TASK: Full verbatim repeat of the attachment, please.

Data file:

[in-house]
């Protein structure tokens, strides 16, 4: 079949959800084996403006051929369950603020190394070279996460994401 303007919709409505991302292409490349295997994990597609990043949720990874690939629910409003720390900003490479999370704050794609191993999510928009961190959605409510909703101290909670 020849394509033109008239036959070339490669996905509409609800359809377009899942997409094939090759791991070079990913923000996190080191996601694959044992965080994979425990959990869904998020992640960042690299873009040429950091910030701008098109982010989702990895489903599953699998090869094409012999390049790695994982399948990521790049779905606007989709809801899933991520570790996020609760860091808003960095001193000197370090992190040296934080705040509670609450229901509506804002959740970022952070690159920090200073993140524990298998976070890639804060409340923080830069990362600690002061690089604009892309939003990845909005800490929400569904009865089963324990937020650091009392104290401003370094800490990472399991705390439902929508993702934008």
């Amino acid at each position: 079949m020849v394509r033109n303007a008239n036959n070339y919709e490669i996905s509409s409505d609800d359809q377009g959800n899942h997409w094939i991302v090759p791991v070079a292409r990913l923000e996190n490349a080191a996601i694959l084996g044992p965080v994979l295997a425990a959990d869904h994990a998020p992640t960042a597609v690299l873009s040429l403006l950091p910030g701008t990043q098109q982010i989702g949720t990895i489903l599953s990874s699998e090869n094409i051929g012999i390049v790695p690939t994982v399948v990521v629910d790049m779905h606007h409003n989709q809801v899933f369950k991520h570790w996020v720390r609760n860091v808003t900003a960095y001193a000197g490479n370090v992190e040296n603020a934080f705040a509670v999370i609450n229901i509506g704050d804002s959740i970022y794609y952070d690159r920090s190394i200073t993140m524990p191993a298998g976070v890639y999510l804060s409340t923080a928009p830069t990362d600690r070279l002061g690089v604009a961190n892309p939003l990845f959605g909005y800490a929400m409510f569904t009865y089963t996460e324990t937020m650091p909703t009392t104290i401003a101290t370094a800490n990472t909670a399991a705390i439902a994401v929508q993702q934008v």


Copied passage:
[in-house]
């Protein structure tokens, strides 16, 4: 079949959800084996403006051929369950603020190394070279996460994401 303007919709409505991302292409490349295997994990597609990043949720990874690939629910409003720390900003490479999370704050794609191993999510928009961190959605409510909703101290909670 020849394509033109008239036959070339490669996905509409609800359809377009899942997409094939090759791991070079990913923000996190080191996601694959044992965080994979425990959990869904998020992640960042690299873009040429950091910030701008098109982010989702990895489903599953699998090869094409012999390049790695994982399948990521790049779905606007989709809801899933991520570790996020609760860091808003960095001193000197370090992190040296934080705040509670609450229901509506804002959740970022952070690159920090200073993140524990298998976070890639804060409340923080830069990362600690002061690089604009892309939003990845909005800490929400569904009865089963324990937020650091009392104290401003370094800490990472399991705390439902929508993702934008």
């Amino acid at each position: 079949m020849v394509r033109n303007a008239n036959n070339y919709e490669i996905s509409s409505d609800d359809q377009g959800n899942h997409w094939i991302v090759p791991v070079a292409r990913l923000e996190n490349a080191a996601i694959l084996g044992p965080v994979l295997a425990a959990d869904h994990a998020p992640t960042a597609v690299l873009s040429l403006l950091p910030g701008t990043q098109q982010i989702g949720t990895i489903l599953s990874s699998e090869n094409i051929g012999i390049v790695p690939t994982v399948v990521v629910d790049m779905h606007h409003n989709q809801v899933f369950k991520h570790w996020v720390r609760n860091v808003t900003a960095y001193a000197g490479n370090v992190e040296n603020a934080f705040a509670v999370i609450n229901i509506g704050d804002s959740i970022y794609y952070d690159r920090s190394i200073t993140m524990p191993a298998g976070v890639y999510l804060s409340t923080a928009p830069t990362d600690r070279l002061g690089v604009a961190n892309p939003l990845f959605g909005y800490a929400m409510f569904t009865y089963t996460e324990t937020m650091p909703t009392t104290i401003a101290t370094a800490n990472t909670a399991a705390i439902a994401v929508q993702q934008v």